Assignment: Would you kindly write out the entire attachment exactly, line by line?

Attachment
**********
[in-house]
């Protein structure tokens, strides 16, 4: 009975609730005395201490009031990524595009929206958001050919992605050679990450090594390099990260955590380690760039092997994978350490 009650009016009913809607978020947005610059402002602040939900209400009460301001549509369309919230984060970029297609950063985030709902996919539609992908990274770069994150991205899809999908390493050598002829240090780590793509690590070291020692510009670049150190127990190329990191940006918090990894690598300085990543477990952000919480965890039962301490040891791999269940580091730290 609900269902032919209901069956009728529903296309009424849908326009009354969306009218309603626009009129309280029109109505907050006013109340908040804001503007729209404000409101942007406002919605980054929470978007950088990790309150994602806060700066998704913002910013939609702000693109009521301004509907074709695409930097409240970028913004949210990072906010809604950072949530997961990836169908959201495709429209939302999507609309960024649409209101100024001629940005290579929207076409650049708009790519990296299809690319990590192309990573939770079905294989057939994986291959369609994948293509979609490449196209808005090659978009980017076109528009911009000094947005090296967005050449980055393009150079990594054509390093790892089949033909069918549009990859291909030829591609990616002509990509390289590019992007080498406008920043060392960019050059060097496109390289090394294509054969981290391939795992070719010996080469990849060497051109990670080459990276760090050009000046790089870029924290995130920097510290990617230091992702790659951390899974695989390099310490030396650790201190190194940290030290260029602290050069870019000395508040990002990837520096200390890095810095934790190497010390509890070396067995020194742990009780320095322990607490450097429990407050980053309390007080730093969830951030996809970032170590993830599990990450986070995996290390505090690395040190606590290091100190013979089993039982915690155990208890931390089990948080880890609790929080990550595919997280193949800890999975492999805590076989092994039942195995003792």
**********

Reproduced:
[in-house]
């Protein structure tokens, strides 16, 4: 009975609730005395201490009031990524595009929206958001050919992605050679990450090594390099990260955590380690760039092997994978350490 009650009016009913809607978020947005610059402002602040939900209400009460301001549509369309919230984060970029297609950063985030709902996919539609992908990274770069994150991205899809999908390493050598002829240090780590793509690590070291020692510009670049150190127990190329990191940006918090990894690598300085990543477990952000919480965890039962301490040891791999269940580091730290 609900269902032919209901069956009728529903296309009424849908326009009354969306009218309603626009009129309280029109109505907050006013109340908040804001503007729209404000409101942007406002919605980054929470978007950088990790309150994602806060700066998704913002910013939609702000693109009521301004509907074709695409930097409240970028913004949210990072906010809604950072949530997961990836169908959201495709429209939302999507609309960024649409209101100024001629940005290579929207076409650049708009790519990296299809690319990590192309990573939770079905294989057939994986291959369609994948293509979609490449196209808005090659978009980017076109528009911009000094947005090296967005050449980055393009150079990594054509390093790892089949033909069918549009990859291909030829591609990616002509990509390289590019992007080498406008920043060392960019050059060097496109390289090394294509054969981290391939795992070719010996080469990849060497051109990670080459990276760090050009000046790089870029924290995130920097510290990617230091992702790659951390899974695989390099310490030396650790201190190194940290030290260029602290050069870019000395508040990002990837520096200390890095810095934790190497010390509890070396067995020194742990009780320095322990607490450097429990407050980053309390007080730093969830951030996809970032170590993830599990990450986070995996290390505090690395040190606590290091100190013979089993039982915690155990208890931390089990948080880890609790929080990550595919997280193949800890999975492999805590076989092994039942195995003792």